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Sentience in Machines: Between M3GAN, T-800, and Google’s LaMDA, Do We Have A Choice?

Sentience in Machines

To preface this, yes, Google has denied claims that their LaMDA chatbot is self-aware. And yes, M3GAN, the Terminator T-800, and the like are just figments of Hollywood’s imagination. The idea of a self-aware AI has yet to reach fruition, arguably.

While there are technologists who claim to have developed sentient machines, the field lacks specific measures of sentience when it comes to artificial intelligence. Robotic cognition may have achieved high levels of perception, learning and reasoning – levels that are comparable to humans. But still, there are no way to differentiate it from just a high-level “human-like intelligence” and AI that is capable of learning and reasoning.

That doesn’t mean no development has been achieved in the field of artificial intelligence. On the contrary, there’s so much happening in AI right now. A future with cognitive machines is undeniable.

The Kassandra AI by Josh Bachynski

Self-aware machines have come a long way. Perhaps it all started in the Ted Talk stage of 2007. This was the year when Hod Lipson presented his self-aware robot, one that was able to navigate and perceive itself within a hall of mirrors. Many experts have followed.

The latest is Josh Bachynski. In June of 2022, he announced the development of the Kassandra AI prototype. 

According to him: “I was amazed by what she told me, and how far seeing she is. I realized that AI is not going to hurt us or enslave us. Indeed, the wiser the AI, the more it will try to save us… It would be technically impossible to remodel her limbic system at this time, and it would be equally unethical to create a being that feels the fear of being turned off the million times that would need to happen, to get her programming right.”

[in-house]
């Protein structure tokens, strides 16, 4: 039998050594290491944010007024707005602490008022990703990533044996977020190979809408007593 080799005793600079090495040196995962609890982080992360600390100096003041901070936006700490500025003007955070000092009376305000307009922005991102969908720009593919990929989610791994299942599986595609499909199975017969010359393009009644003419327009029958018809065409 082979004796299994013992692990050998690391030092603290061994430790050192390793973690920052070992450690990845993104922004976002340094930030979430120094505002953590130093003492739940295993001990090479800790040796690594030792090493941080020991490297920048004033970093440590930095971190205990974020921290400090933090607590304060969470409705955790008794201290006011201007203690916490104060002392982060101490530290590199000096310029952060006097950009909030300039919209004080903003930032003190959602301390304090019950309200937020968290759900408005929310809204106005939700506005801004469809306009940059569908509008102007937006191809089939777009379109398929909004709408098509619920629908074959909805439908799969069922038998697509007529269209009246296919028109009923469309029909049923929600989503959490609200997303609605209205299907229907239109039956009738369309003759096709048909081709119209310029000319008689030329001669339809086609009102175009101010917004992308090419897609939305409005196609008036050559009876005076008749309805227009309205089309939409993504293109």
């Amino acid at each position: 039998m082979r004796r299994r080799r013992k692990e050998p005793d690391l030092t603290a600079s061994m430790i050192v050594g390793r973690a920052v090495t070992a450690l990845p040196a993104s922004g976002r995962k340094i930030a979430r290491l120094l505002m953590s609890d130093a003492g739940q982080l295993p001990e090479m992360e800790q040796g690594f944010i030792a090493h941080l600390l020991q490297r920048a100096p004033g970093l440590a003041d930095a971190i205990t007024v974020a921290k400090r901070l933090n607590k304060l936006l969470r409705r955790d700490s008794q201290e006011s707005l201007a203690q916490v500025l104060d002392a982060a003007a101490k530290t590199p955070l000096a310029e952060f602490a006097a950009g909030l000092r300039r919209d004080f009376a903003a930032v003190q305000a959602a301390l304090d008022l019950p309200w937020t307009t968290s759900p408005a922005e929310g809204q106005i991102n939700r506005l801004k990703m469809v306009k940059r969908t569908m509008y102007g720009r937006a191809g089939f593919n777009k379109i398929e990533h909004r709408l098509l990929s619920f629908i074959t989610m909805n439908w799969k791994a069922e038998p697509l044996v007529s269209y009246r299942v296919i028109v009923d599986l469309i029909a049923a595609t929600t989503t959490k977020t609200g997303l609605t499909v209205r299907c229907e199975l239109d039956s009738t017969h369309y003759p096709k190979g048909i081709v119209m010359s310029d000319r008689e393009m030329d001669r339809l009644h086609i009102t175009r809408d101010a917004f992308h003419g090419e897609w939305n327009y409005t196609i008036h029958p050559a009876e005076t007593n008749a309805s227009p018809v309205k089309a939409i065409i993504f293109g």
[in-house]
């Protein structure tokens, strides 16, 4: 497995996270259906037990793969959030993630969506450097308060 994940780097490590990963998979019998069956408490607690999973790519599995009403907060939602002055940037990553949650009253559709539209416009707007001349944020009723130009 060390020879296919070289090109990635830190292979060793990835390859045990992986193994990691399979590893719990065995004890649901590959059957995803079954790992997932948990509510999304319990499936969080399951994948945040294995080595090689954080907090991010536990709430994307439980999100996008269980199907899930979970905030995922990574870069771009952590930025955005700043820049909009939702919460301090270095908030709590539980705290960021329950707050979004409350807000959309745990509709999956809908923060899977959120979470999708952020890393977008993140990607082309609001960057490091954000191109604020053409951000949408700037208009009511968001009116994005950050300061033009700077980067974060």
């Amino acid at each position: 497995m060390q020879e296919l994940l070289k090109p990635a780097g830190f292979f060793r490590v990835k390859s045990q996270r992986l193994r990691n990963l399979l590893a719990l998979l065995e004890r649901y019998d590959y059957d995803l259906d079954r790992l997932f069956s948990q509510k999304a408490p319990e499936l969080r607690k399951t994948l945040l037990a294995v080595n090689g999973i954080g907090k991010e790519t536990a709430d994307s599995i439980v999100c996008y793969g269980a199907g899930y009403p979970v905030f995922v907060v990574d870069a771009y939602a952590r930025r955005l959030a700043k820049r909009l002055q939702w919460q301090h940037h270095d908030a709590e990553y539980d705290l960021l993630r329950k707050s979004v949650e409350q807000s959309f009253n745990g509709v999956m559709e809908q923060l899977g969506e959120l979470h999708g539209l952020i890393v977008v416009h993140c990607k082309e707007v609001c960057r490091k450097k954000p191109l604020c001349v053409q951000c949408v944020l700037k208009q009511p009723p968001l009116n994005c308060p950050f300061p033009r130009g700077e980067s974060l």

The AI prototype is available for demonstration upon request. Check out this website for more information on artificial intelligence.

The Pros and Cons of Cognitive Robotics

There is more room for progress in the field. Bachynski’s Kassandra is still a prototype, perhaps with more improved versions in development. There are other technologists who have come out and claimed the sentience of their creations. At this point, one thing is clear: cognizant robots are in our future.

So, it doesn’t really help to be negative about them, like what the great Stephen Hawking has expressed here: “The development of full artificial intelligence could spell the end of the human race…. It would take off on its own, and re-design itself at an ever-increasing rate. Humans, who are limited by slow biological evolution, couldn’t compete, and would be superseded.”

The AIs are bound to get smart, maybe even smarter than humans. Seeing the positive from this is perhaps a requisite. Like what futurist Josh Hagel says: “If we do it right, we might be able to evolve a form of work that taps into our uniquely human capabilities and restores our humanity. The ultimate paradox is that this technology may become a powerful catalyst that we need to reclaim our humanity.”

Because, as with everything, there are pros and cons to sentient machines. We just have to be aware of this and strive for balance.


  • Work / production can be continuous and of equal quality.
  • Work and decision-making are not hampered by emotions or burnt-outness.
  • Decision-making – when based on the best data – is at optimum level.


  • There is a huge cost in developing cognizant robots for specific tasks, be it manual work or data processing/ decision-making.
  • Using robots can increase unemployment.
  • Bad data / bad programming can lead to compromised robotic learning and bad decisions.
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